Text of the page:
Continue reading “Repairing a VFD driver on a car stereo”
Here’s how you can have a hands-free, no worries about the battery, Android experience while you drive. [Steve] removed the head unit from his car and replaced it with a Samsung Galaxy SIII Android phone. The look is pretty nice, but we do have a few suggested improvements if you try this one for yourself.
It started simply by removing the factory stereo which left a double-height opening in the dashboard. [Steve] cut a piece of wood to fit the gaping hole, painting it a grey that would compliment the interior colors of the car. The phone is mounted on this plate, with plenty of room for the USB and audio cables. From there it is finished up with another wooden plate which has a cutout for the touch screen. See the final project, as well as glimpses of the installation, in the video after the break.
[Steve] demonstrates using the GPS features and playing music. We’d improve this in a couple of ways. First off, using something like the IOIO board you could add a physical volume knob, which we’re not interested in giving up for a touch screen quite yet. If you were willing to go the extra mile, a CAN-BUS chip could be added too that would monitor button presses from the steering wheel music controls.
Continue reading “Galaxy SIII hack puts Android in your dashboard”
[Tim] drives a 1995 Mitsubishi TS Magna, which is equipped with a less than stellar accessory package he lovingly calls a “poverty pack”. He outfitted his ride with an aftermarket head unit that can support the Bluetooth A2DP profile, provided he buys the ridiculously overpriced kit sold by Pioneer. Reluctant to shell out more money on an audio kit than his car is worth, he whipped up his own Bluetooth kit for far less than Pioneer’s asking price.
He had a set of Nokia Bluetooth headphones that he was willing to part with, so he disassembled them to see how he might interface with his car stereo. Connecting the headset to his head unit was a relatively easy task, but he had to work a bit harder to get his Bluetooth receiver powered properly.
After both undervolting and then nearly cooking his wireless audio rig, [Tim] managed to get things operating to his liking. He says that the audio is a touch quieter than he would like at the moment, so he will likely be revising his design in the near future. For now however, he can stream tunes from his phone while he cruises around town.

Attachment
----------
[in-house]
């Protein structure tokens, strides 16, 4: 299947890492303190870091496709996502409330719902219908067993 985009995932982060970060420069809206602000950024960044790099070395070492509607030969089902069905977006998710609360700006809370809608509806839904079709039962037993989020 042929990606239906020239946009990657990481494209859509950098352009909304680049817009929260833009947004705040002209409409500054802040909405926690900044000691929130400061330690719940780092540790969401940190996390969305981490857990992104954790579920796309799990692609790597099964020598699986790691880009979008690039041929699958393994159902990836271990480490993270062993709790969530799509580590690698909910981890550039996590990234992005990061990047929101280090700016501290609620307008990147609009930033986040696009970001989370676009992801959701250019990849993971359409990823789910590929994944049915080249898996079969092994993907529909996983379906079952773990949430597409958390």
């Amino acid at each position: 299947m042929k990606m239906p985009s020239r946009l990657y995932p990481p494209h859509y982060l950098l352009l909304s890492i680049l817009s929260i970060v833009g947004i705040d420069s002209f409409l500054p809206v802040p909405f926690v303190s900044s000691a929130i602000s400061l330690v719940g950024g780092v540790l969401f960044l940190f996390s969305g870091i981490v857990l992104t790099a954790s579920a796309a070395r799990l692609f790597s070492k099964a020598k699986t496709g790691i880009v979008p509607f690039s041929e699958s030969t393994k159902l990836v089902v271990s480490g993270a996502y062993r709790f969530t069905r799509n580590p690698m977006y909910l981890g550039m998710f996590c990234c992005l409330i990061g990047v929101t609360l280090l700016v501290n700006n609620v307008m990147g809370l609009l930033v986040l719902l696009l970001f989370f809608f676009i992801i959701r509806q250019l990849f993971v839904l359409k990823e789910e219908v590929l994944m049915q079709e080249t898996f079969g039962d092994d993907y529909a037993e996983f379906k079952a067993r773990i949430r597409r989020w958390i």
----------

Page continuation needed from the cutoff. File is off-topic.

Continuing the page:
[PRC148] picked up a Motorola Micom radio from eBay. These are US State Department surplus, but apparently the 125 Watt HF units are top-of-the-line at a tenth of the sticker price. The one hangup is that they’re headless; you can’t control them without additional hardware. But the Internets are often kind to the hobbyists, and this is no exception. You can get software to run the radio from a PC thanks to the Micom Yahoo Group. [PRC148] took that software as an example and built his own stand-alone interface. [Cached version of the page]
The head unit is an Arduino driving a four-line LCD display and a rather large array of buttons. The forum thread linked above shows his humble beginnings on a breadboard. During the project [PRC148] learned a lot of skills to end up with what you see above. Hiding behind the reused bezel is a PCB he designed in Eagle CAD and etched himself. It allowed him to cram the tactile switches close enough to work with the button overlay on this keypad.
UPDATE: The traffic from this feature took down the forum hosting the content. They requested that we do not link to them because of this. A cached version without images can be found above thanks to [Termm].
XDA forum member [craigbru] wanted to beef up the audio setup in his Jeep, and thought that his Nook Color would make a suitable replacement. Since he jailbroke the e-reader, the head unit upgrade lets him do just about anything you can imagine, all from the comfort of the driver’s seat.
Seeing that he would continue to go off-road with the Jeep, he wanted to construct a mounting solution that was convenient and sturdy – something we think he did very well.
The dock was constructed using a Quadratec iVault stereo mount, along with a plastic tablet mount he had on hand. Because convenience was a primary goal, he put together a quick release charging solution as well as a simple audio interface using a set of touch contacts. This allows him to connect and detach the tablet from the Jeep without having to fuss with a bunch of cables each time. He also added an audio equalizer along with a Bluetooth OBDII interface to the setup, allowing him to tweak his tunes and monitor his engine with ease.
We think it’s a great-looking setup, and we’d be lying if we said we didn’t want one as well.